And while the labor shortage is hampering organic growth plans, it’s helping stimulate M&A. In May, the unemployment rate fell to an 18-year low of 3.8 percent. New hires are harder to find, and those you can get come at a higher cost. That means companies are looking at acquisition as a way to grow.

    Tying back to available capital, we still have strong, ongoing interest from the lending market. Banks are getting aggressive in their business lending strategies again.

    Federal Reserve data shows that commercial and industrial loans increased 3.4% in April vs. the year-earlier level. While that may seem like modest growth, the Treasury Department spring risk assessment noted that strong competition for quality loans has led to evidence of eased underwriting.

    And while interest rates are climbing, they remain at record lows. Money is still cheap. Back in the late 90s, the prime interest rate was at 8.5 percent and there were a lot of deals getting done. With prime today at 4.5 percent, we still have a lot of room for increases before we hit historic norms.

    Meanwhile, business confidence remains high. According to the Business Roundtable’s June economic outlook survey, economic confidence among the nation’s top CEOs was at its third highest level in the index’s 16-year history. Economic confidence was at 111.1 points, remaining above the historic average of 81.2 for the sixth straight quarter.

    High business confidence typically translates into increased investments and M&A activity as business leaders are confident in their ability to meet debt service and deliver return on investment targets.

    With confidence and money at their peak, competition is hot for available deals. That’s driving more buyers down into the lower middle market.

    Strategic buyers and private equity firms who once focused on middle market deals are now looking downstream. Whereas acquisition benchmarks once focused on EBITDA of $5 million and above, buyers are working harder and buying smaller companies.

    In summary, the lower middle market is a seller’s market. High competition is making it harder for buyers to win deals that hit their investment benchmarks. But it’s easier for sellers to exit their business on their own terms. People are selling because the market is right, not because they have to sell.



  • May 01, 2019 2:07 PM | Judy Pfeiffer (Administrator)

    Contributing Author: Glen Hampton is the Founder and President of Equilibrium IT Solutions

    Glen Hampton has spent his career not only creating the most innovative IT solutions for businesses and organizations, but also launching and managing a number of successful corporations. Glen is a member of the MBBI Board of Directors. Glen can be reached at: (P) 773.639.3680 (EM) GHampton@EQinc.com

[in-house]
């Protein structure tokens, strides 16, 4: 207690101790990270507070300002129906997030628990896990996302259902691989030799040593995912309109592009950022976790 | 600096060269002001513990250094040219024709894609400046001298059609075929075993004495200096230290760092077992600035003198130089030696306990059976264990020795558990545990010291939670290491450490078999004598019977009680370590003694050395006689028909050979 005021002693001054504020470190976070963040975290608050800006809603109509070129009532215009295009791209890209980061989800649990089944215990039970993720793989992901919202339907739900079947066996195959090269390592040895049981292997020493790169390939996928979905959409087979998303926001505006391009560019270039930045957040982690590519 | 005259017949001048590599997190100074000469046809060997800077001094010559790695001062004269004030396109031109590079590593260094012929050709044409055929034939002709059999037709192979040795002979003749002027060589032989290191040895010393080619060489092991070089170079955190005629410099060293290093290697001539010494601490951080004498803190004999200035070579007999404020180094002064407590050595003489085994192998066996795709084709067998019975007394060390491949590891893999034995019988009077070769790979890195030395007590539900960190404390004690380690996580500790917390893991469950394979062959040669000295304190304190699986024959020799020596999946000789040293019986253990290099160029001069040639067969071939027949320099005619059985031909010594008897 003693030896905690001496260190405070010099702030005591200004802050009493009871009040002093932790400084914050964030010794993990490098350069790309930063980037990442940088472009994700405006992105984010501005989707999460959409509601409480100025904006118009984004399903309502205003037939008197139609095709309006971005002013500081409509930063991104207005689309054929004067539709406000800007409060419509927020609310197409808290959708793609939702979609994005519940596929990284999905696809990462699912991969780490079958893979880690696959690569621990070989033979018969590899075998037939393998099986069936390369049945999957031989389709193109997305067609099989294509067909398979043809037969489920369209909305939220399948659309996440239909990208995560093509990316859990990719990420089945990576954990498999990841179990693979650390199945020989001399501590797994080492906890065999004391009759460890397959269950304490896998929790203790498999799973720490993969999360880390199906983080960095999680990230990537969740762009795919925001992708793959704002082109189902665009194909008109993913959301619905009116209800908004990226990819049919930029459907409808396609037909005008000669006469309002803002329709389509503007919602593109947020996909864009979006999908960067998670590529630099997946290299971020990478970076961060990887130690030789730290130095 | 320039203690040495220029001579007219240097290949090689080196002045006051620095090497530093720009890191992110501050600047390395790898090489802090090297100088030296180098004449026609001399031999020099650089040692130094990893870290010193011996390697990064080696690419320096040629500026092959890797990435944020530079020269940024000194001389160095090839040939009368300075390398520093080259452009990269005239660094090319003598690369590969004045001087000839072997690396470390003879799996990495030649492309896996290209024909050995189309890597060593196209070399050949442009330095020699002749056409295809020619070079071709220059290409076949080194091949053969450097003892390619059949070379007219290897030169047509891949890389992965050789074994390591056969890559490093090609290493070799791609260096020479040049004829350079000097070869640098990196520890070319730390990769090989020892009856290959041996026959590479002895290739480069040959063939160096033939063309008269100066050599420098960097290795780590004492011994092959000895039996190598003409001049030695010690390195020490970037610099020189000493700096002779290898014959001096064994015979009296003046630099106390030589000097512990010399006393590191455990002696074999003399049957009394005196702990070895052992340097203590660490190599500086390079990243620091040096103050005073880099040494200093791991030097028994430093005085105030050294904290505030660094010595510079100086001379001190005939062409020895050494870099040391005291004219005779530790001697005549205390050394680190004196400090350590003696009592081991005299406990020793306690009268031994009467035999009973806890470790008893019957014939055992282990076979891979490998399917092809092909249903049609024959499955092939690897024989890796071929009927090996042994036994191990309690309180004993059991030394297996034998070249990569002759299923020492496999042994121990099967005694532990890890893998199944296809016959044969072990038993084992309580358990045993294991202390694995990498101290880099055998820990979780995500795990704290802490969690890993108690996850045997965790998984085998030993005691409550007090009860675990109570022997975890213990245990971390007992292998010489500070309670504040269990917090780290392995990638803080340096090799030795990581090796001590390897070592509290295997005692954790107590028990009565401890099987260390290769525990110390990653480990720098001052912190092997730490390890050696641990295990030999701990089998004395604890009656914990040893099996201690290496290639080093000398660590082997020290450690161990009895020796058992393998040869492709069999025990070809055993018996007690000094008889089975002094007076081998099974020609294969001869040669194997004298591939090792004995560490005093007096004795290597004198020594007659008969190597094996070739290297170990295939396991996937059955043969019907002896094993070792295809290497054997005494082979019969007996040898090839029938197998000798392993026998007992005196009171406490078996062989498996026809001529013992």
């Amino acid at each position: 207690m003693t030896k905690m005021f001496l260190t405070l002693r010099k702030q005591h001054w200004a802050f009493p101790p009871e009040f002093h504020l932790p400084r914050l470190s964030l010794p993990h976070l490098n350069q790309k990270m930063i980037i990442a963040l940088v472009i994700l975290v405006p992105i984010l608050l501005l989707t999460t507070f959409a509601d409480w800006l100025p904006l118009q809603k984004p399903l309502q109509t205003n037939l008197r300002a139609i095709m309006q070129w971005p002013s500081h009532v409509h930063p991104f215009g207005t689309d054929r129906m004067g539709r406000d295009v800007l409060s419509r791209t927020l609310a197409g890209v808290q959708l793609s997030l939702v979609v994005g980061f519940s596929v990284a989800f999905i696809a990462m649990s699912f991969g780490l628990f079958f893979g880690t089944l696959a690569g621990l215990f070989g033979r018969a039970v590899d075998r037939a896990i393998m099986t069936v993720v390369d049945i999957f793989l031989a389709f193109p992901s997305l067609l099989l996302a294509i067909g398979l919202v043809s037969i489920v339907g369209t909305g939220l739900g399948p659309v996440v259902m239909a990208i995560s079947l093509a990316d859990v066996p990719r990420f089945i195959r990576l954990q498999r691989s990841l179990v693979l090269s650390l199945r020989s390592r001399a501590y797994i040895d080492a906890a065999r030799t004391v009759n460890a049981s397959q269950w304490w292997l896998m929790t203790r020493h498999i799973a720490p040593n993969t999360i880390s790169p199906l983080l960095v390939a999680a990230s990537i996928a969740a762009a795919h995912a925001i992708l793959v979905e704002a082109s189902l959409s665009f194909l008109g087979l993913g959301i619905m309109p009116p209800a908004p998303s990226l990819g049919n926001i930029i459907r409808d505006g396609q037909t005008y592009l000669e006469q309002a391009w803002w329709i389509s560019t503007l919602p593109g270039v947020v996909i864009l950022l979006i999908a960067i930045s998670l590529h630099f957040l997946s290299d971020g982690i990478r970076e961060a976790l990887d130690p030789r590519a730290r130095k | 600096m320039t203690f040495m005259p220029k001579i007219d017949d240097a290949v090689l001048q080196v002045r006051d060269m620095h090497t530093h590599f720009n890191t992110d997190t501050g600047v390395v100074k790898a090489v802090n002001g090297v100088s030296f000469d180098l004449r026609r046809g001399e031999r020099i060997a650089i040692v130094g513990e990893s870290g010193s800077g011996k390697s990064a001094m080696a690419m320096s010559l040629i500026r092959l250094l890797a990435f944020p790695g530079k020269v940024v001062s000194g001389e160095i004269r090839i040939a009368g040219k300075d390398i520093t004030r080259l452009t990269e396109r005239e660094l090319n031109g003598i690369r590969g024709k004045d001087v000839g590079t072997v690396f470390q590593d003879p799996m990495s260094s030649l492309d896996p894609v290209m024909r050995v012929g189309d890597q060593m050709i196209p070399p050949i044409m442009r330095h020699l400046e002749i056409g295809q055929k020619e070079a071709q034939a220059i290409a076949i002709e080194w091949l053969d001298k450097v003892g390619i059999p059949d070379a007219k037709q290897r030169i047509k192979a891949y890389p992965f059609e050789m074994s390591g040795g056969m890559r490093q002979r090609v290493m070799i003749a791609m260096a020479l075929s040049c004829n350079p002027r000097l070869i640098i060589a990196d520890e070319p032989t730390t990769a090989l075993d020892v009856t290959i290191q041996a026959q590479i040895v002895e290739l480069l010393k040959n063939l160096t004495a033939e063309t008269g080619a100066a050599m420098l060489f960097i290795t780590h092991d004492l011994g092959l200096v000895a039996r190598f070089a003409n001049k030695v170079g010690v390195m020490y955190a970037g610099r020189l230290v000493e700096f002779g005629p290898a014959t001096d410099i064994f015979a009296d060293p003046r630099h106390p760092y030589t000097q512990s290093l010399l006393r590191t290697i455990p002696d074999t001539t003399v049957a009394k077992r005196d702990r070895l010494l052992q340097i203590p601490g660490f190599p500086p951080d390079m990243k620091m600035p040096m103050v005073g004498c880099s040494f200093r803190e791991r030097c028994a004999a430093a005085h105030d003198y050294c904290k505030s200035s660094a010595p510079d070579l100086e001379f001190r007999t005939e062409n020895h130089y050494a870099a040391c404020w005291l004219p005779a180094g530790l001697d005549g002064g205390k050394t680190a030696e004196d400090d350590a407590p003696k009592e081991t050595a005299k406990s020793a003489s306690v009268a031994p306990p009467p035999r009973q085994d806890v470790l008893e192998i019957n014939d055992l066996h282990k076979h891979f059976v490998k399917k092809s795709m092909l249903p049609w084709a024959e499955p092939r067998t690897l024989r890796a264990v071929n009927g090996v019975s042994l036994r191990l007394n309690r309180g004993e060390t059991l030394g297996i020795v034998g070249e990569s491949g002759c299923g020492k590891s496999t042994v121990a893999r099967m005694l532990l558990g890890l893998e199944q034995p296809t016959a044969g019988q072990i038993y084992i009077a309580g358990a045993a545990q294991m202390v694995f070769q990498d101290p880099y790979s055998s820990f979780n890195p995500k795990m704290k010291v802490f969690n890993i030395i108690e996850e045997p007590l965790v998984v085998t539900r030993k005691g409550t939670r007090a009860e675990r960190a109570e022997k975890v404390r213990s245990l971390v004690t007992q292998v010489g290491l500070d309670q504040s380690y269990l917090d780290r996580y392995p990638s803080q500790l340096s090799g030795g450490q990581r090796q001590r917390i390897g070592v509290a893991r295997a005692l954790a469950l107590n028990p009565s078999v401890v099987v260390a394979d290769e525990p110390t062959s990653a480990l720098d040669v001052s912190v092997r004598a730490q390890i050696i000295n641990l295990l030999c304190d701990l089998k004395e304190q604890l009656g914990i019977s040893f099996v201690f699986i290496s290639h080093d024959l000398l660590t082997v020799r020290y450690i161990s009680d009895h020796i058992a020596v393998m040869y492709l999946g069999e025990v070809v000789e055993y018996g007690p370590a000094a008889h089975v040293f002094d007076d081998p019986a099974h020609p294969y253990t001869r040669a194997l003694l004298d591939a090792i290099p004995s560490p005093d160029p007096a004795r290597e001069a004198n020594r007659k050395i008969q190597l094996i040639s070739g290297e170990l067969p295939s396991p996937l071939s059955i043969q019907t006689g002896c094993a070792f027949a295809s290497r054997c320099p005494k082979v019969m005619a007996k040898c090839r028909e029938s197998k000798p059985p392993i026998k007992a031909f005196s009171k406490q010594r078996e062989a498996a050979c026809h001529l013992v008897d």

Many of our MBBI members are not only in the business of increasing business value for their own respective businesses, but also for others. Determining and optimizing business value is a key driver of success for organizations in the process of a merger or acquisition.

    A frequently overlooked consideration in determining value is the efficiency and optimization of Information Technology (IT).

    For many non-technology professionals, IT can be mysterious, or perceived as a low level (non-strategic) aspect of the business. Furthermore, IT could be merely regarded as a cost center, and a lower priority in the valuation process.

    Information Technology is vital to both helping grow top line business revenue and driving bottom line profitability. Technology streamlines operations and increases staff productivity across the organization, while minimizing risk to the business. IT is an essential tool to maximize EBITDA, and therefore able to increase an M&A multiple.

    Maximizing the impact of IT requires expert planning. With the advent of cloud computing, information systems are growing more complex and managing IT infrastructure is harder. IT teams are busy reacting to system issues or user support requests, instead of focusing on the important tasks that build real business value. The amount of time, money and expertise required just to keep pace with new technology trends is getting out of control. As a consultancy, we often use the following questions to start a dialogue as a foundation for a solution. Business assessments should include exploring the current state in order to plan for an optimal future state:

    1. Is the team spending more time putting out IT-related fires instead of working on important business initiatives?
    2. Do users experience downtime and loss of productivity?
    3. Is there data loss or dealing with security breaches and phishing attempts?
    4. Is IT over budget…again?
    5. Are lines of business (LOB e.g. ERP, CRM) information systems running optimally?
    6. Is there a need to get more done in less time?
    7. Is there a feeling the IT team is not right sized for the organization?